Take a moment to consider how active of a person you are. Do you like going on long walks or jogs? Do you like going out to parks and spending the day outdoors and are you looking for a dog to accompany you on your outdoor activities?
Active dogs will require your time and energy so don’t get a working or performance type dog if you don’t plan to give him an outlet for his physical and mental energy. For instance, it would be a poor choice for you to get a Belgian Malinois, a Husky or even a Labrador if you don’t plan to actively exercise and train him. These are all dogs that need high levels of physical exertion in their life. Even certain small dogs such as the Jack Russell Terrier, the Boston Terrier and the Beagle need a whole lot of exercise. Without this high level of activity to occupy a dog of these and other active breeds, your dog will likely develop obsessive and destructive habits at the cost of your furniture and other belongings around the house. At worst, these highly active dogs may develop aggressive behaviors. Working dogs and performance type dogs also will do better with more experienced owners who know the importance of training and regular exercise for the dog. They will also thrive in homes that can provide large open spaces where the dog can run and explore. At the very least, you should seek the advise of a professional trainer or behavior consultant to help you with an active type dog.
Lap dogs or less active dogs may be best for you if you are more of an indoor kind of person, and who can only devote the bare minimum to walking and training your dog. Dogs like the Shihtzu, Pekingese and Pomeranian are examples of these. Bulldogs and Basset Hounds also require minimal exercise. Bear in mind, however, that even if you get a dog whose exercise requirements are low, daily physical and mental stimulation are still essential for a balanced life whichever kind of dog you are getting.
One of the most important things you want to consider is the behavior and temperament that your dog will potentially have. While behavior and temperament can be affected hugely by early socialization and training, it is good for you to be aware of the behavioral tendencies of any breeds you are looking at. This knowledge will help you select a dog that is best suited for your life situation.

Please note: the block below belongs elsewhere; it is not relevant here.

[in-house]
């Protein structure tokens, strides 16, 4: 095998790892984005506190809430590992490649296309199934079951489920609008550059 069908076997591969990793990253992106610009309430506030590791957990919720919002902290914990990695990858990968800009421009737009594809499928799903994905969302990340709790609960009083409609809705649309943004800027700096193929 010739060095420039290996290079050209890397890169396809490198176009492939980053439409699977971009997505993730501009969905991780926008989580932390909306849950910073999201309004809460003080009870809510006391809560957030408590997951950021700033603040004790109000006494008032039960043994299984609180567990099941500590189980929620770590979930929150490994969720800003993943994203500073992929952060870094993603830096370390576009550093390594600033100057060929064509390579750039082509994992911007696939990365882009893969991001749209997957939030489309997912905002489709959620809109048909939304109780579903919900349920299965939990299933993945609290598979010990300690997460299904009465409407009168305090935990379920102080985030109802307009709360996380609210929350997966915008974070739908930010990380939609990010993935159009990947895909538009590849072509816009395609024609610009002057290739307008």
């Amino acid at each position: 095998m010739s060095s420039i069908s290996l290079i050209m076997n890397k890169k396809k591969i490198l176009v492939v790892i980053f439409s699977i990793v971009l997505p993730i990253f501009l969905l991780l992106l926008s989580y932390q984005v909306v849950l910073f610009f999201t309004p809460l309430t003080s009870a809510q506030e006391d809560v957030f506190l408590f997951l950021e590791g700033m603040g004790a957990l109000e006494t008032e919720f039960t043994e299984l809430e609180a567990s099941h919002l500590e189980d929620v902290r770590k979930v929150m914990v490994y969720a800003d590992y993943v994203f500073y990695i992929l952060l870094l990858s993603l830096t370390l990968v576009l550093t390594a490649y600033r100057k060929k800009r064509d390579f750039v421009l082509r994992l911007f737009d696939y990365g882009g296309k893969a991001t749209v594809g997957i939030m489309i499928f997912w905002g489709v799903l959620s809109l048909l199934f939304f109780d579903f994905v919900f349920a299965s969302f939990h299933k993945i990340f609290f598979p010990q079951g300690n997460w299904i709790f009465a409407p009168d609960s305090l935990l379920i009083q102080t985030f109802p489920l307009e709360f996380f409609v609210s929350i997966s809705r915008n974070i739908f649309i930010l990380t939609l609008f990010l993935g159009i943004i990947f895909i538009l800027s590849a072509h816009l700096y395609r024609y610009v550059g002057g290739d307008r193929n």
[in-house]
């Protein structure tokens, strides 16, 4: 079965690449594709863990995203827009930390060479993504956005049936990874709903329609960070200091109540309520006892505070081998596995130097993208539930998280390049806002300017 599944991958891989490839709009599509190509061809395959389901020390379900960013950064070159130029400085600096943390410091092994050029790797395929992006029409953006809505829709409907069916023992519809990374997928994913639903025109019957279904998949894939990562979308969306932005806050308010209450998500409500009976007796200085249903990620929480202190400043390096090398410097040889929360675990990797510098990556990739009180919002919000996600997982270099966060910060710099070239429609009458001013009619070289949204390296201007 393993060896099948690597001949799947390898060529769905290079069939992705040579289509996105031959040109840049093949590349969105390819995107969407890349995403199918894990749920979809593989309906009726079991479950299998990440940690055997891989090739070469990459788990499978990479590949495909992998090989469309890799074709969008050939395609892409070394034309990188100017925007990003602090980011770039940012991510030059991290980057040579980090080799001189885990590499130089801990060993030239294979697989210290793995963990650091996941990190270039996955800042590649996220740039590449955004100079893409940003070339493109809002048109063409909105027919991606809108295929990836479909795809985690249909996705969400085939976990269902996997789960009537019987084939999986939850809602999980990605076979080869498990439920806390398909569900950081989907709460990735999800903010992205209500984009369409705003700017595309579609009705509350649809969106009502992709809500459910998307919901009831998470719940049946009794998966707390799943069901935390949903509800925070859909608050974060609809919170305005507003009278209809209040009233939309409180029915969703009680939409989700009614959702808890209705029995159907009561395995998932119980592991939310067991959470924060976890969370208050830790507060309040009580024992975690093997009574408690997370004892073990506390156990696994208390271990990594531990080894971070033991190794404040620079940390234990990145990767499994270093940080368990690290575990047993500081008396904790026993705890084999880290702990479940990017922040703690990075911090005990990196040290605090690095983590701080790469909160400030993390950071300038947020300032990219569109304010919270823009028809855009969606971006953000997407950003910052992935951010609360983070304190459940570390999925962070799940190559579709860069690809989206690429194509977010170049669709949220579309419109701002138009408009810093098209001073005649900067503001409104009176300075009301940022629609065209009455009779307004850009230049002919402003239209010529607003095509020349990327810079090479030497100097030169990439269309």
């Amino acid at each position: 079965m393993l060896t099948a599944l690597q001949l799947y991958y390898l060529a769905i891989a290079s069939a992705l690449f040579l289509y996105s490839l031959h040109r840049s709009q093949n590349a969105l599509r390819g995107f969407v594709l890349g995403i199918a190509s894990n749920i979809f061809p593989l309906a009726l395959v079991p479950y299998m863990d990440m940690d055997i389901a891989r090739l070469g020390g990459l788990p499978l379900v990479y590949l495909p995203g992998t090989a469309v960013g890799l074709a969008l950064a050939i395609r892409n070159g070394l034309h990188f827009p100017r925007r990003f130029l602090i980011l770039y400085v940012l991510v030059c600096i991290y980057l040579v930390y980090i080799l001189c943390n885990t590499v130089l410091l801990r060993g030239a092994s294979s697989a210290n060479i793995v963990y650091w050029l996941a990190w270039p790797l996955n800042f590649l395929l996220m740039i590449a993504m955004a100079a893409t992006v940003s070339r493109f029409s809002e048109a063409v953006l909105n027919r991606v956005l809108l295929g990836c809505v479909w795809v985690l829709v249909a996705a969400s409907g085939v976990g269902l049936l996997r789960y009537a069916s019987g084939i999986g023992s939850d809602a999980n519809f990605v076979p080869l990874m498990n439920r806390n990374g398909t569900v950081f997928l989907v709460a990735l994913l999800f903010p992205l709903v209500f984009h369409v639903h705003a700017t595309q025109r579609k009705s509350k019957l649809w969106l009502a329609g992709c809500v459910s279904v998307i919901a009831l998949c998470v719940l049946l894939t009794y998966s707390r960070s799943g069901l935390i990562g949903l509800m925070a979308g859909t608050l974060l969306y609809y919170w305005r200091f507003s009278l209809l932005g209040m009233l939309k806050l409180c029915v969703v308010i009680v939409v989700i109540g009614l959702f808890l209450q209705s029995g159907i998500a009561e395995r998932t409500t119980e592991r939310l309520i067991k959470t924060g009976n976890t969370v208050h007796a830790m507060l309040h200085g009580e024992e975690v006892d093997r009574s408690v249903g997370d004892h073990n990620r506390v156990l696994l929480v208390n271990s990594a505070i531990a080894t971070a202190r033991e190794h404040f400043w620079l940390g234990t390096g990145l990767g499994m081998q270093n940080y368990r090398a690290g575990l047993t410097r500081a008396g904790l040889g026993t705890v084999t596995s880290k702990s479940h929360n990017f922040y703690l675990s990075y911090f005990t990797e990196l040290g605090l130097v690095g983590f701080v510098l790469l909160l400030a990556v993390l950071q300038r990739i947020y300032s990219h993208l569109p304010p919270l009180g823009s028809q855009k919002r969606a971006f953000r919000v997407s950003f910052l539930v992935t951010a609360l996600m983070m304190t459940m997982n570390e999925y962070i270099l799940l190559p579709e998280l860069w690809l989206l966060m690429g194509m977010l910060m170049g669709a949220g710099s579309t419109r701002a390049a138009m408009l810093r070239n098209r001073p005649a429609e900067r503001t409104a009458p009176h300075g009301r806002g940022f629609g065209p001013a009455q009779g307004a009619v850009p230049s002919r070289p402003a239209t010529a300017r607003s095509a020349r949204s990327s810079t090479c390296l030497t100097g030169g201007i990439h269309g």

For example, if you have or are planning to have a family and kids in the near future, there are certain breeds that may be better around children and that are more sociable in general. The Labrador Retriever, Golden Retriever and the Poodle are some of the breeds that spring to mind as family dogs.
If you already have other pets in the house, you should also research if a breed is suitable to live with and be around other animals. For instance, certain terrier breeds and hounds with very high prey drives might not be the best choice for you if you have other small animals such as cats running around the house. Early socialization towards these animals can counter behavioral tendencies but this should be done very early in the puppy’s life and is best accomplished by an experienced dog owner or overseen by a qualified trainer.
A common mistake is that people buy dogs based on what behaviors they see a certain breed demonstrate on a TV show or in a movie. Be aware that the behaviors that you watch a dog perform on TV are trained behaviors. They are not necessarily reflective of the actual temperament of a dog. Also do not base your choice of dog on one encounter of a dog of a certain breed. Try to meet and interact with as many dogs of the breed that you are interested in so you really get a good feel for them.
If you are a first-time dog owner, it may be best not to acquire a dog of a breed that has a tendency to become behaviorally unstable due to a lack of or improper training. For example, I have met many first-time or inexperienced dog owners who bought a Chow Chow that would later on develop aggressive behaviors due to lack of socialization and training. Chows can be very loyal and sweet companion dogs if raised, socialized and trained properly. However, they also have a tendency for aggression due to their highly independent and strong-willed nature. Unfortunately, many of these owners that have consulted with me regarding their Chows’ aggression had no idea that this is a behavioral tendency inherent to the breed, and they would only later on realize that this breed requires special knowledge and some level of experience.
What you have to remember about behavior and temperament is that there is a certain part of the dog’s genetics that contributes to some tendencies, but there is also a large part that is the product of experiences, training and socialization. To avoid that your dog develops behavior problems of any kind, put yourself at an advantage by researching breed temperaments and behavioral tendencies.
So now that you have gone over this list of dog characteristics, you should be able to determine what you want and what you need in a dog, and what care you can provide, and find a middle ground between these. Remember, if you are looking at certain breeds, do your research well before buying or adopting a puppy of that breed. However, also bear in mind that individuals within a breed may also have different personalities from one another as determined by factors such as their early experiences, and early socialization and training. Being informed about the breed of the dog you are getting will help you decide if it is, in fact, the breed for you, and if you can afford to provide all of the dog’s basic needs.
Here are 2 questionnaires to guide you further in determining what you are looking for, or what you should be looking for in a dog:
This questionnaire should be answered by people who as yet haven’t put any thought into what breed or what kind of dog to get.
This questionnaire is for people who have one or more breeds already in mind.